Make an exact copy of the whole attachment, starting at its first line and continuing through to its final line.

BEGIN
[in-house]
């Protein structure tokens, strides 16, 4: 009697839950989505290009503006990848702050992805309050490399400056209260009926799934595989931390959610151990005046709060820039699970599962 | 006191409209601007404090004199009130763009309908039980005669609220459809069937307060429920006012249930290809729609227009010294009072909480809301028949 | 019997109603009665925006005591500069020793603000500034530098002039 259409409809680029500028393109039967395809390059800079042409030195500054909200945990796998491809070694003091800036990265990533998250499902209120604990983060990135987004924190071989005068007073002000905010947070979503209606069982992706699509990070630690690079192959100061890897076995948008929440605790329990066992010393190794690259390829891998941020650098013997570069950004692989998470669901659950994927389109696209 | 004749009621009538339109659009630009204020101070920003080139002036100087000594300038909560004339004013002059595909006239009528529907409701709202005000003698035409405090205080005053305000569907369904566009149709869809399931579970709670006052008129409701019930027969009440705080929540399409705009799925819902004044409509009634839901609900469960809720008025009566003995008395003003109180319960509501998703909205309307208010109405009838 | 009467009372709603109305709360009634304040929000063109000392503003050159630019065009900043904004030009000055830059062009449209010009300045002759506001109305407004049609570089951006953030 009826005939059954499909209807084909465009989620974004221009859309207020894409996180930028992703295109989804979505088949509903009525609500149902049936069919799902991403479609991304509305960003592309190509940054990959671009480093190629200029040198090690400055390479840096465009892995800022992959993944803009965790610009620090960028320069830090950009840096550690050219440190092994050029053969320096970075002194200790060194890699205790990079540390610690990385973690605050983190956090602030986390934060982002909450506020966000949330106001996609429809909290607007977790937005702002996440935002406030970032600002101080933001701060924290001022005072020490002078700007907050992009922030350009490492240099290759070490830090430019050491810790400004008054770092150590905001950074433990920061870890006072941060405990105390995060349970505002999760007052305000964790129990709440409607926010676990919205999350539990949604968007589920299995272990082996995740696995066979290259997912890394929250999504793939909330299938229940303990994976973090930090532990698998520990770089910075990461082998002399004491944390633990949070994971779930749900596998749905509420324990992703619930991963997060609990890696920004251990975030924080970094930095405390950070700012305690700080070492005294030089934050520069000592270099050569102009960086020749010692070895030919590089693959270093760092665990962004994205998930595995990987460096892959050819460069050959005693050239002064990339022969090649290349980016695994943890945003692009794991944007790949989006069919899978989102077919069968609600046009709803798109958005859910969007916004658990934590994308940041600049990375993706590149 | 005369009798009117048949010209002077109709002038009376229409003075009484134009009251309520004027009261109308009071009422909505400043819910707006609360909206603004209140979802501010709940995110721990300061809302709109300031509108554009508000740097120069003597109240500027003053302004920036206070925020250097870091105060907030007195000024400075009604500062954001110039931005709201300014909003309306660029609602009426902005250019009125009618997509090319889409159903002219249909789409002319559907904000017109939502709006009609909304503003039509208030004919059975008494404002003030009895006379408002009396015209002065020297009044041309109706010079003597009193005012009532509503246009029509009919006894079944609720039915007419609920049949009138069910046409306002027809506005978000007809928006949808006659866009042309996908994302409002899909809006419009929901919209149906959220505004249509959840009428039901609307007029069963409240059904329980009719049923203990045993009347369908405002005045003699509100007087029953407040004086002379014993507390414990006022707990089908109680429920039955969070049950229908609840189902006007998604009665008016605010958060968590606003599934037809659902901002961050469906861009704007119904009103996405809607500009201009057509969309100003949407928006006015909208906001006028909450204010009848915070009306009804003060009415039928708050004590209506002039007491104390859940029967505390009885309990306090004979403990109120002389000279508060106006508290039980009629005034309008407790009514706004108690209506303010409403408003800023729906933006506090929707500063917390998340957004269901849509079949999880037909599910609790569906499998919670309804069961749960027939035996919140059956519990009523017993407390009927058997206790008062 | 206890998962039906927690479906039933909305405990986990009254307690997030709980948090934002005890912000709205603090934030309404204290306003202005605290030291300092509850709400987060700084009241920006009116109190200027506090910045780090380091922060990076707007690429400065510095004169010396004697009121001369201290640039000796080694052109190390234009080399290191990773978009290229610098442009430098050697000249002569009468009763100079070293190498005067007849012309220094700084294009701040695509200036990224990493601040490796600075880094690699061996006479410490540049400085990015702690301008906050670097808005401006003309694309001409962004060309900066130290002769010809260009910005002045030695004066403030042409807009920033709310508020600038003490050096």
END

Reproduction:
[in-house]
């Protein structure tokens, strides 16, 4: 009697839950989505290009503006990848702050992805309050490399400056209260009926799934595989931390959610151990005046709060820039699970599962 | 006191409209601007404090004199009130763009309908039980005669609220459809069937307060429920006012249930290809729609227009010294009072909480809301028949 | 019997109603009665925006005591500069020793603000500034530098002039 259409409809680029500028393109039967395809390059800079042409030195500054909200945990796998491809070694003091800036990265990533998250499902209120604990983060990135987004924190071989005068007073002000905010947070979503209606069982992706699509990070630690690079192959100061890897076995948008929440605790329990066992010393190794690259390829891998941020650098013997570069950004692989998470669901659950994927389109696209 | 004749009621009538339109659009630009204020101070920003080139002036100087000594300038909560004339004013002059595909006239009528529907409701709202005000003698035409405090205080005053305000569907369904566009149709869809399931579970709670006052008129409701019930027969009440705080929540399409705009799925819902004044409509009634839901609900469960809720008025009566003995008395003003109180319960509501998703909205309307208010109405009838 | 009467009372709603109305709360009634304040929000063109000392503003050159630019065009900043904004030009000055830059062009449209010009300045002759506001109305407004049609570089951006953030 009826005939059954499909209807084909465009989620974004221009859309207020894409996180930028992703295109989804979505088949509903009525609500149902049936069919799902991403479609991304509305960003592309190509940054990959671009480093190629200029040198090690400055390479840096465009892995800022992959993944803009965790610009620090960028320069830090950009840096550690050219440190092994050029053969320096970075002194200790060194890699205790990079540390610690990385973690605050983190956090602030986390934060982002909450506020966000949330106001996609429809909290607007977790937005702002996440935002406030970032600002101080933001701060924290001022005072020490002078700007907050992009922030350009490492240099290759070490830090430019050491810790400004008054770092150590905001950074433990920061870890006072941060405990105390995060349970505002999760007052305000964790129990709440409607926010676990919205999350539990949604968007589920299995272990082996995740696995066979290259997912890394929250999504793939909330299938229940303990994976973090930090532990698998520990770089910075990461082998002399004491944390633990949070994971779930749900596998749905509420324990992703619930991963997060609990890696920004251990975030924080970094930095405390950070700012305690700080070492005294030089934050520069000592270099050569102009960086020749010692070895030919590089693959270093760092665990962004994205998930595995990987460096892959050819460069050959005693050239002064990339022969090649290349980016695994943890945003692009794991944007790949989006069919899978989102077919069968609600046009709803798109958005859910969007916004658990934590994308940041600049990375993706590149 | 005369009798009117048949010209002077109709002038009376229409003075009484134009009251309520004027009261109308009071009422909505400043819910707006609360909206603004209140979802501010709940995110721990300061809302709109300031509108554009508000740097120069003597109240500027003053302004920036206070925020250097870091105060907030007195000024400075009604500062954001110039931005709201300014909003309306660029609602009426902005250019009125009618997509090319889409159903002219249909789409002319559907904000017109939502709006009609909304503003039509208030004919059975008494404002003030009895006379408002009396015209002065020297009044041309109706010079003597009193005012009532509503246009029509009919006894079944609720039915007419609920049949009138069910046409306002027809506005978000007809928006949808006659866009042309996908994302409002899909809006419009929901919209149906959220505004249509959840009428039901609307007029069963409240059904329980009719049923203990045993009347369908405002005045003699509100007087029953407040004086002379014993507390414990006022707990089908109680429920039955969070049950229908609840189902006007998604009665008016605010958060968590606003599934037809659902901002961050469906861009704007119904009103996405809607500009201009057509969309100003949407928006006015909208906001006028909450204010009848915070009306009804003060009415039928708050004590209506002039007491104390859940029967505390009885309990306090004979403990109120002389000279508060106006508290039980009629005034309008407790009514706004108690209506303010409403408003800023729906933006506090929707500063917390998340957004269901849509079949999880037909599910609790569906499998919670309804069961749960027939035996919140059956519990009523017993407390009927058997206790008062 | 206890998962039906927690479906039933909305405990986990009254307690997030709980948090934002005890912000709205603090934030309404204290306003202005605290030291300092509850709400987060700084009241920006009116109190200027506090910045780090380091922060990076707007690429400065510095004169010396004697009121001369201290640039000796080694052109190390234009080399290191990773978009290229610098442009430098050697000249002569009468009763100079070293190498005067007849012309220094700084294009701040695509200036990224990493601040490796600075880094690699061996006479410490540049400085990015702690301008906050670097808005401006003309694309001409962004060309900066130290002769010809260009910005002045030695004066403030042409807009920033709310508020600038003490050096």